FVC is influenced by age, sex, height, ethnicity, and several environmental and socioeconomic factors, such as urbanization and air pollutants [5, 6]. In contrast to adulthood, FVC level during childhood and adolescence is characterized by monotonous increase rather than decline . Additionally, due to sexual dimorphism in height and chest width during pubertal development, vital capacity develops disparately throughout the growth spurt . Height is the main factor affecting lung function , and later puberty onset and faster height growth lead to higher FVC in young adults . Ethnicity is a crucial factor that demands meticulous consideration in the evaluation of FVC. Latest guidelines from the American Thoracic Society and other professional organizations recommend utilizing ethnicity-specific reference equations to interpret lung function test results . Chinese were reported to have lower FVC than North Americans and Europeans . Yan et al. conducted a study of ethnic differences in lung function in Chinese aged 35–70 years and showed that among four ethnic groups studied, only Mongolian had higher FVC than Han, while Uygur, Hui, and Dai had similar or lower FVC than Han . However, there is little research on Chinese minority children and adolescents. Rapid urbanization and socioeconomic level have also been identified as important factors for cardiorespiratory health, but research findings were inconsistent. For example, results from cohort studies in the United Kingdom showed a positive correlation between socioeconomic level and FVC , but findings of the study performed in Lanzhou, China were opposite . Recent global studies revealed a decline in cardiorespiratory fitness among children and adolescents. Data from 14 countries (including China, Finland, and Sweden) demonstrated a continuous decrease in lung capacity and fitness levels during 1969–2017 . Dong et al. explored trends in physical fitness and the effects of nutritional transition on physical fitness in Chinese students during 1985–2014 , although FVC was an important component of physical fitness, they did not comprehensively reveal the change in FVC growth patterns or potential influencing factors. Given China’s rapid urbanization and vast regional disparities, it is essential to explore the latest characteristics of FVC among Chinese students.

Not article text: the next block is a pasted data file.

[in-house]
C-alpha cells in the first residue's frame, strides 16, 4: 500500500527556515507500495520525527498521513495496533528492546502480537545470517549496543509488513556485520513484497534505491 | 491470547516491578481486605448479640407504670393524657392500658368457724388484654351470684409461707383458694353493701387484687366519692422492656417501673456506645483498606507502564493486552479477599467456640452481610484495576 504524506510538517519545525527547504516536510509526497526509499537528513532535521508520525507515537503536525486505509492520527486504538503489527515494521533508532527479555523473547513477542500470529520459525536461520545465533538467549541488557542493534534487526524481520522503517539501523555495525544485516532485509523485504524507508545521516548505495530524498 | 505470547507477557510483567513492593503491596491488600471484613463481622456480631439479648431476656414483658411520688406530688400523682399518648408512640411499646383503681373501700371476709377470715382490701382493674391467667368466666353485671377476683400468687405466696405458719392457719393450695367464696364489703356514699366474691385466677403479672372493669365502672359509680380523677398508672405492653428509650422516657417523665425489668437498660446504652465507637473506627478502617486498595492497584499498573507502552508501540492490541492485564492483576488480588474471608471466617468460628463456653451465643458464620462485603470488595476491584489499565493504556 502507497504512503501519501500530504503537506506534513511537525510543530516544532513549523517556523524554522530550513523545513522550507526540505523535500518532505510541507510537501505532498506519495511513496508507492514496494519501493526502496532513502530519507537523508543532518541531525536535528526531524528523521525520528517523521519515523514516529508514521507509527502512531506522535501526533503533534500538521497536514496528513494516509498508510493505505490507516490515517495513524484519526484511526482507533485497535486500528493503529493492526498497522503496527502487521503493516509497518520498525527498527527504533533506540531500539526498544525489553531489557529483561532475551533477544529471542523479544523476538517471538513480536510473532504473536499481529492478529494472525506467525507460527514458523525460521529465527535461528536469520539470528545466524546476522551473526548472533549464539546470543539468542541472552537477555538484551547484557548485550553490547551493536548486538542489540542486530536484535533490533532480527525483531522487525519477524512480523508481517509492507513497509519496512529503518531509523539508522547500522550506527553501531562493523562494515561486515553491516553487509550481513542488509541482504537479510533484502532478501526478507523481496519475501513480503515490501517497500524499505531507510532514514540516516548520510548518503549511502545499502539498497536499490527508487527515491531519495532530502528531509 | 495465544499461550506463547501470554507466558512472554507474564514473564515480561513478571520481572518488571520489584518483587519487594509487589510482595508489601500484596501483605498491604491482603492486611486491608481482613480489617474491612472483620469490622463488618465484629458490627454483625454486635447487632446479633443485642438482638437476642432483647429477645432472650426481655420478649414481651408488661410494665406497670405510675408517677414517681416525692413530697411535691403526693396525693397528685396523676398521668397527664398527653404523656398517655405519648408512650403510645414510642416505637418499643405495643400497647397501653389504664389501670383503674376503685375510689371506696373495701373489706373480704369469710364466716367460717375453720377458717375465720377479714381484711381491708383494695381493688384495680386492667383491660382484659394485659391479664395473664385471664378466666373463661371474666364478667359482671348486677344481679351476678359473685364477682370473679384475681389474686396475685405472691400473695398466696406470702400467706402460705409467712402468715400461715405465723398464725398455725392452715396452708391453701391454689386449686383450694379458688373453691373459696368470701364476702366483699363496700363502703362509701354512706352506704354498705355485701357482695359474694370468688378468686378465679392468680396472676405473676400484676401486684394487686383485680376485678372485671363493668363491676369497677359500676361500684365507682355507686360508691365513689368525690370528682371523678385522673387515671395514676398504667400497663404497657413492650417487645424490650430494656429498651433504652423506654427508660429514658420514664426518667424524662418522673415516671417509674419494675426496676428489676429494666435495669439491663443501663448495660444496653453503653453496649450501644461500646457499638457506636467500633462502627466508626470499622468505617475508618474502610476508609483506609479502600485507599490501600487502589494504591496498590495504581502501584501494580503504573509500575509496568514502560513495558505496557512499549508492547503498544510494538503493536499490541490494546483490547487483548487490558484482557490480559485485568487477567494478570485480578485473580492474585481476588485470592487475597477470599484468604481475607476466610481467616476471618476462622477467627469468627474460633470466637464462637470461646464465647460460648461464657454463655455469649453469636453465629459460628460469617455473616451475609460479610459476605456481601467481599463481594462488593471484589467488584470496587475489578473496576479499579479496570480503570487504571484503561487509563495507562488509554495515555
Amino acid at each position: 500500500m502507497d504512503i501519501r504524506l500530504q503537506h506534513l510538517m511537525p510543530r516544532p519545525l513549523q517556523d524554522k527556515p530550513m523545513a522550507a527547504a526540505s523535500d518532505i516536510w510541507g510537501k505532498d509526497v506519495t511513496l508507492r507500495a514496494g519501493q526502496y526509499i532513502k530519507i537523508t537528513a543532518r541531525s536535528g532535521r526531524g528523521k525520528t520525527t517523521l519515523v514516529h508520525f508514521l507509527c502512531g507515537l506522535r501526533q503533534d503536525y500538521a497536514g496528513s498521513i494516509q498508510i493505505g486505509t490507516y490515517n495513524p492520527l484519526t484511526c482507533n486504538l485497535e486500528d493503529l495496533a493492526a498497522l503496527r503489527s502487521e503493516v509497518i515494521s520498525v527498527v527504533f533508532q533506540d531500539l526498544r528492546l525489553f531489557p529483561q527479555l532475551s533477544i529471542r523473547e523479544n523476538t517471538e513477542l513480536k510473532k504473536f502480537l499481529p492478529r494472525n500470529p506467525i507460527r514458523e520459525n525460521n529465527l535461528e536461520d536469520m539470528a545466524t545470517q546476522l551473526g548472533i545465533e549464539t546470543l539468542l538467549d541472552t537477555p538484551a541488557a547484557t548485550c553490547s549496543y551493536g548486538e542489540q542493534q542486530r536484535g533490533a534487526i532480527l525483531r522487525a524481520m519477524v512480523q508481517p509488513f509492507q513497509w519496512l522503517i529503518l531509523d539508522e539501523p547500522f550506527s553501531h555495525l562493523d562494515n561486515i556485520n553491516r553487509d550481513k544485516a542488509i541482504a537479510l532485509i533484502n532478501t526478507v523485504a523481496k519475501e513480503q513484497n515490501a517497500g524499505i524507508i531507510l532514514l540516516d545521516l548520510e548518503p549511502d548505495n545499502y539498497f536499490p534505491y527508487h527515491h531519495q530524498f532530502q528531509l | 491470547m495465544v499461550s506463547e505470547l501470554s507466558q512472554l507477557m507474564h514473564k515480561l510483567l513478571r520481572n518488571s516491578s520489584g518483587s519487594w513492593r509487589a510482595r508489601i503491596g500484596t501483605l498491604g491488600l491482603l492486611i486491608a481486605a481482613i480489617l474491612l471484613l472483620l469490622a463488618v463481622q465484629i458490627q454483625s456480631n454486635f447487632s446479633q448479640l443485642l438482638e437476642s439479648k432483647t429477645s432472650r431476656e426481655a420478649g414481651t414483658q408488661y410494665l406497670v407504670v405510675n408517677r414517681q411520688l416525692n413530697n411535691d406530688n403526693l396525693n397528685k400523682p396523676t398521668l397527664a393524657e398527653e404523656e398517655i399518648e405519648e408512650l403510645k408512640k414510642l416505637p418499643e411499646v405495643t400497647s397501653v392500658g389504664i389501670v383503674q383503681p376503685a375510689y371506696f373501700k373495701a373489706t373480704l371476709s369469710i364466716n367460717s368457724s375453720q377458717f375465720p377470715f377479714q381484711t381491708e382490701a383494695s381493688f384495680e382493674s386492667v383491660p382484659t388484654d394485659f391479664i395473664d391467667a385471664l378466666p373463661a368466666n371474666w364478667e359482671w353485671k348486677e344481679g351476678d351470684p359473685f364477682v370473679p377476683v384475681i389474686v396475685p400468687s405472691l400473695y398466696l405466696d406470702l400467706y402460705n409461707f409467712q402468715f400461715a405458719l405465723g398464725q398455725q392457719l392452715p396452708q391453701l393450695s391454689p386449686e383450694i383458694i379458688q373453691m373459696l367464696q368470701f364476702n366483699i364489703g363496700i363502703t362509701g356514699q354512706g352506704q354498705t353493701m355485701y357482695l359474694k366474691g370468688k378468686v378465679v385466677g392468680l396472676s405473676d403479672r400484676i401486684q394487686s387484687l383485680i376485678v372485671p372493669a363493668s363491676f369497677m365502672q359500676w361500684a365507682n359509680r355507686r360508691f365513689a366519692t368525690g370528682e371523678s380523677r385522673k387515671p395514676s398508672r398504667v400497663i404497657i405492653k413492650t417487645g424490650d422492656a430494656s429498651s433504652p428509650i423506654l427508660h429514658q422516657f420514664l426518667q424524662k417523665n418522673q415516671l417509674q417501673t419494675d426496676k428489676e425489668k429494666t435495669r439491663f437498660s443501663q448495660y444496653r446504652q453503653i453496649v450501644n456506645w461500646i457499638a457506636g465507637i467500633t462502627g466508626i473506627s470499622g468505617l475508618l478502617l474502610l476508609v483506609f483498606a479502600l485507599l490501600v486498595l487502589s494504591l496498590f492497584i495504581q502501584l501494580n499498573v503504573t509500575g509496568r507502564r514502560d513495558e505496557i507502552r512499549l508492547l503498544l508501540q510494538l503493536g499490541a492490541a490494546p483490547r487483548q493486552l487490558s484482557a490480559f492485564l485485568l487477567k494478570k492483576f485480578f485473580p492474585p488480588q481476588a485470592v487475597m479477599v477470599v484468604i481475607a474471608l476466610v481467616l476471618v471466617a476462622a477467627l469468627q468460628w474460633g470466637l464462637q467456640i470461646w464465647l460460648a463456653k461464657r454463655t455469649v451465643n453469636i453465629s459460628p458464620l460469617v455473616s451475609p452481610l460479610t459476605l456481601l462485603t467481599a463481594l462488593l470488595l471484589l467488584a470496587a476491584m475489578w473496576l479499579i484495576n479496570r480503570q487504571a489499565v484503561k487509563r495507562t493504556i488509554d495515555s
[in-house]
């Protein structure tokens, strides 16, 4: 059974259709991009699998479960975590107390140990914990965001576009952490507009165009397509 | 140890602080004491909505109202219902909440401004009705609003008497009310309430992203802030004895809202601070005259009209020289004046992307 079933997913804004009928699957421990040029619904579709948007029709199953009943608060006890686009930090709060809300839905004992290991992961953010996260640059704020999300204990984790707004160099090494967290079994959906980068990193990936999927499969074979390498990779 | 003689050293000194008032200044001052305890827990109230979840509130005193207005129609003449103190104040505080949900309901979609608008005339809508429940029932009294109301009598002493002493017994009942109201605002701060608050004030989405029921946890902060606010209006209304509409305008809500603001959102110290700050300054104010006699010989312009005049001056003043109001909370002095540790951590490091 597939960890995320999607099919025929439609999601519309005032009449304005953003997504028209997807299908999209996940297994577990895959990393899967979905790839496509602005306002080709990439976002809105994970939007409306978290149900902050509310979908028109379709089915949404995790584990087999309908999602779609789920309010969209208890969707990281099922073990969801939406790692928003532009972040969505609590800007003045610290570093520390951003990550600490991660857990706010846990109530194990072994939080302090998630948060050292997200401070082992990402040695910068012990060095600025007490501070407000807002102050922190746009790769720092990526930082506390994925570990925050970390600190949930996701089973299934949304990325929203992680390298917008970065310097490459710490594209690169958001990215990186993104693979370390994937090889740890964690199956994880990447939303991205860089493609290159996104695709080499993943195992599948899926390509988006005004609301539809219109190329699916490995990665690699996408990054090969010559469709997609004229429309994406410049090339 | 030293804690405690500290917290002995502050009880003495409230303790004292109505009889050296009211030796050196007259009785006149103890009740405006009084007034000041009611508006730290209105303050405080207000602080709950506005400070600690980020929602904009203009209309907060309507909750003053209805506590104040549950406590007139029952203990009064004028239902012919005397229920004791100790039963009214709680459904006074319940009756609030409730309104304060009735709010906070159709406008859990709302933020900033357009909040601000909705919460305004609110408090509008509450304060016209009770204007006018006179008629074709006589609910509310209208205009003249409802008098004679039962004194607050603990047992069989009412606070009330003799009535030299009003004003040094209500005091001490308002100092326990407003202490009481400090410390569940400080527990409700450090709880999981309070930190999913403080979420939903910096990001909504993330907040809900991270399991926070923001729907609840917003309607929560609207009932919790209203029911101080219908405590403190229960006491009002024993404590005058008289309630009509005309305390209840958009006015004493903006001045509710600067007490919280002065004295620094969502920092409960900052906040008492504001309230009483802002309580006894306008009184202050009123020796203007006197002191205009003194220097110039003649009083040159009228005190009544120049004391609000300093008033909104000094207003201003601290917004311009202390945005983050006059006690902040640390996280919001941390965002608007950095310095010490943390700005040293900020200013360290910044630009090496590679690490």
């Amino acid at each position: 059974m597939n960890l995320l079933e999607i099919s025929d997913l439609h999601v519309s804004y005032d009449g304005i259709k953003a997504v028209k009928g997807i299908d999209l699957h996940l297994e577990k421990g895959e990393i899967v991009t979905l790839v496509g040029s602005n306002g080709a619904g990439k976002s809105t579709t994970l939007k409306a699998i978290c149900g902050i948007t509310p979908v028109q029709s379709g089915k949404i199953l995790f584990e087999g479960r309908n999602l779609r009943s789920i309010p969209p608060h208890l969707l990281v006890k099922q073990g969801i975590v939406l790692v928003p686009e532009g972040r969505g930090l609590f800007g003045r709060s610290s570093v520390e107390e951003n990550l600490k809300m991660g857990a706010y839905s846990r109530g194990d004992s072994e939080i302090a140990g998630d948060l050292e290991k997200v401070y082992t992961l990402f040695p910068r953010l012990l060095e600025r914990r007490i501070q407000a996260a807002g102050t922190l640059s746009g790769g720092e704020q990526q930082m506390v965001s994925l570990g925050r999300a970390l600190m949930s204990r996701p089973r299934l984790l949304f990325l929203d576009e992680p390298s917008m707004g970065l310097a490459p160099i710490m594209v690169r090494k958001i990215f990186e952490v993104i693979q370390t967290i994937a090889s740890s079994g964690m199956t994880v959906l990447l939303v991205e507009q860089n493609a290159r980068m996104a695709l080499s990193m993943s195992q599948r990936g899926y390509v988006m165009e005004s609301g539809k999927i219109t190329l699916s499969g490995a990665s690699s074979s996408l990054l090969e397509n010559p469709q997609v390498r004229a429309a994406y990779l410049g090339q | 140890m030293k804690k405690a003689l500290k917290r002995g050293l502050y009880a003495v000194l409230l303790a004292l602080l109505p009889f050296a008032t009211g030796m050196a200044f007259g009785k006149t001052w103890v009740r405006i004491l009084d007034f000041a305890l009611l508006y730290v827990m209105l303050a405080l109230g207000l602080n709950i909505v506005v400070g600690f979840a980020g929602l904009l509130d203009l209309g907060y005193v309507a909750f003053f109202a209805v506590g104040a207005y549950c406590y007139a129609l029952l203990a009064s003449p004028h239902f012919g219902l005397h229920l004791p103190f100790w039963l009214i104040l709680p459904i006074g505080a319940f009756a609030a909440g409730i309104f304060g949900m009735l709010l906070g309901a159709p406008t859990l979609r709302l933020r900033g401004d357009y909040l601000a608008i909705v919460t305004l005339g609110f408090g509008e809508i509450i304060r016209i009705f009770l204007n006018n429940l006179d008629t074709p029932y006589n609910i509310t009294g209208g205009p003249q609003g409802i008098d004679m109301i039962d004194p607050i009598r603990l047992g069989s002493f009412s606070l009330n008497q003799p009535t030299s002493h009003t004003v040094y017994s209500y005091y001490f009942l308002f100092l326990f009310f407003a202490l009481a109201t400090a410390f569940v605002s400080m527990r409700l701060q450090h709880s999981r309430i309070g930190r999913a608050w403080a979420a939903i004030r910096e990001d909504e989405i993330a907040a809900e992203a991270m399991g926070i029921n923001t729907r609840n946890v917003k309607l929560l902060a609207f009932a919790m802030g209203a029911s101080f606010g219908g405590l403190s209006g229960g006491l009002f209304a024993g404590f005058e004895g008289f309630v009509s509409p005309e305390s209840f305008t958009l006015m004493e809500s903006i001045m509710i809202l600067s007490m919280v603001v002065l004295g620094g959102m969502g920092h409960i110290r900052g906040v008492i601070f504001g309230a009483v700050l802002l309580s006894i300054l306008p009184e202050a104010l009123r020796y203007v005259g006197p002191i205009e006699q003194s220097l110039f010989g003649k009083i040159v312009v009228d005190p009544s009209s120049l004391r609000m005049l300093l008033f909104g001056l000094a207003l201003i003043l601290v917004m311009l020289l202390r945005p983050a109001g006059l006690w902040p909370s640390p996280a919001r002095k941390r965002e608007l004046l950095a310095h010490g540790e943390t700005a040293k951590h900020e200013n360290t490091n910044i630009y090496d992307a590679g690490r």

We aimed to analyze changes in FVC growth pattern, and explore sex and urban-rural differences of FVC among Chinese students during 1985–2019. Besides, FVC gaps between 30 provinces and the national average, between 26 ethnic minorities and Han nationality students, as well as potential influencing factors of FVC levels were further studied.